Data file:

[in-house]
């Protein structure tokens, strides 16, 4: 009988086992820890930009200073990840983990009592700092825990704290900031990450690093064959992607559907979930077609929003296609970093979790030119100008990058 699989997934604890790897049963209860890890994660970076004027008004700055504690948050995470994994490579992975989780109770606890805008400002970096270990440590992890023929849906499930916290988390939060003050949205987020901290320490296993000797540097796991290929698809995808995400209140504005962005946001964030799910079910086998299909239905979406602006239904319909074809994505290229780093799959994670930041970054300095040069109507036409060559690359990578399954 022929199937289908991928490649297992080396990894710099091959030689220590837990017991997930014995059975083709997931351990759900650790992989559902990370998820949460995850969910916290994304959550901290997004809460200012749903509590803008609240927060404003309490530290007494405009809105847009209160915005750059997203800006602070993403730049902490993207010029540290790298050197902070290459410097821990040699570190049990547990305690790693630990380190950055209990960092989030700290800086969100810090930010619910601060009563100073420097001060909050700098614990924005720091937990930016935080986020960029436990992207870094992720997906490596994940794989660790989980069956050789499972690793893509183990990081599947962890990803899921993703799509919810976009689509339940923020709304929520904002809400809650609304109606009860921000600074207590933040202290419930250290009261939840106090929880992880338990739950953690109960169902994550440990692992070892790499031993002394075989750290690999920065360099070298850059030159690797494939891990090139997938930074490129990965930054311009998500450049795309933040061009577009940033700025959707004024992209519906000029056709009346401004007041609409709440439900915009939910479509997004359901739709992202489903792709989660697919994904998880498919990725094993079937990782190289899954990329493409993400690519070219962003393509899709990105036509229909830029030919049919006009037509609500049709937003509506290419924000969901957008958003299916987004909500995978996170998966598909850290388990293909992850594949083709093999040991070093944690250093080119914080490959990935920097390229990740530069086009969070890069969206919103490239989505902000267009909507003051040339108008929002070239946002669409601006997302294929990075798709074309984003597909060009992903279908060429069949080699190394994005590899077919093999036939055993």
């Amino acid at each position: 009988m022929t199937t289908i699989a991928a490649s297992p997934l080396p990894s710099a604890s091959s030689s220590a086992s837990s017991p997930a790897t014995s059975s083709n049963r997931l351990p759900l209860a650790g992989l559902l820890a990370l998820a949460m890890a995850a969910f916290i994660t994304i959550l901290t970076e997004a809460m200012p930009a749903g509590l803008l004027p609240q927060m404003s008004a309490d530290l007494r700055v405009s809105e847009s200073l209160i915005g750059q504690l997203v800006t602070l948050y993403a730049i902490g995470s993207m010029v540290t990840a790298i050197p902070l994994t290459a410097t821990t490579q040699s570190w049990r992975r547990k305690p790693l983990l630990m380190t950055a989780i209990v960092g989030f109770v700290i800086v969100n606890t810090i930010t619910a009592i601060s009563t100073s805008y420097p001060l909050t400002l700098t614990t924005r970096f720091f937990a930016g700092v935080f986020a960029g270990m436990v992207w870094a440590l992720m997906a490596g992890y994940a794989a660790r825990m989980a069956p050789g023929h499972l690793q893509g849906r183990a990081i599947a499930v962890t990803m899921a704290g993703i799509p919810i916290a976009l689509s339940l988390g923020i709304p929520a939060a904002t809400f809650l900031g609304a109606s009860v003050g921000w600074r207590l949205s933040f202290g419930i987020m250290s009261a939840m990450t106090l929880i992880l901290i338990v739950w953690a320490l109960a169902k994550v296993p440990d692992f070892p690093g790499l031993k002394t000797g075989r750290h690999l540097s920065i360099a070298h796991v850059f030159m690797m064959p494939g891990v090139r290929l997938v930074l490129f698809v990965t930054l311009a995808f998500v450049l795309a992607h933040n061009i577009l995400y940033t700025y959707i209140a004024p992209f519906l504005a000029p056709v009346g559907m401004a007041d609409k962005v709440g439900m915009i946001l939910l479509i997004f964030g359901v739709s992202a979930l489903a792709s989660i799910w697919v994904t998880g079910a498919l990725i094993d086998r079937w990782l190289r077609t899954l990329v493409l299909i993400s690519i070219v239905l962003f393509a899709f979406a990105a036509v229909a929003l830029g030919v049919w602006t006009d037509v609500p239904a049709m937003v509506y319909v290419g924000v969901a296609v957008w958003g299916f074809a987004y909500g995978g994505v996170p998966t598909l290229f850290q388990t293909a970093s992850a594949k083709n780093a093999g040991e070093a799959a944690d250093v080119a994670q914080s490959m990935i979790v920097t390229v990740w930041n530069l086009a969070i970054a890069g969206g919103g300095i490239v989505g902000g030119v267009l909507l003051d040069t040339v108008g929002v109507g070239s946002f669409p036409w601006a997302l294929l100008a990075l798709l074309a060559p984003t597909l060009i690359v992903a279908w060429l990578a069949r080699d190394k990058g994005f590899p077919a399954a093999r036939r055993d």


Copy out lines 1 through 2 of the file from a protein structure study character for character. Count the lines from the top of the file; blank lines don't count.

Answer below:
[in-house]
């Protein structure tokens, strides 16, 4: 009988086992820890930009200073990840983990009592700092825990704290900031990450690093064959992607559907979930077609929003296609970093979790030119100008990058 699989997934604890790897049963209860890890994660970076004027008004700055504690948050995470994994490579992975989780109770606890805008400002970096270990440590992890023929849906499930916290988390939060003050949205987020901290320490296993000797540097796991290929698809995808995400209140504005962005946001964030799910079910086998299909239905979406602006239904319909074809994505290229780093799959994670930041970054300095040069109507036409060559690359990578399954 022929199937289908991928490649297992080396990894710099091959030689220590837990017991997930014995059975083709997931351990759900650790992989559902990370998820949460995850969910916290994304959550901290997004809460200012749903509590803008609240927060404003309490530290007494405009809105847009209160915005750059997203800006602070993403730049902490993207010029540290790298050197902070290459410097821990040699570190049990547990305690790693630990380190950055209990960092989030700290800086969100810090930010619910601060009563100073420097001060909050700098614990924005720091937990930016935080986020960029436990992207870094992720997906490596994940794989660790989980069956050789499972690793893509183990990081599947962890990803899921993703799509919810976009689509339940923020709304929520904002809400809650609304109606009860921000600074207590933040202290419930250290009261939840106090929880992880338990739950953690109960169902994550440990692992070892790499031993002394075989750290690999920065360099070298850059030159690797494939891990090139997938930074490129990965930054311009998500450049795309933040061009577009940033700025959707004024992209519906000029056709009346401004007041609409709440439900915009939910479509997004359901739709992202489903792709989660697919994904998880498919990725094993079937990782190289899954990329493409993400690519070219962003393509899709990105036509229909830029030919049919006009037509609500049709937003509506290419924000969901957008958003299916987004909500995978996170998966598909850290388990293909992850594949083709093999040991070093944690250093080119914080490959990935920097390229990740530069086009969070890069969206919103490239989505902000267009909507003051040339108008929002070239946002669409601006997302294929990075798709074309984003597909060009992903279908060429069949080699190394994005590899077919093999036939055993």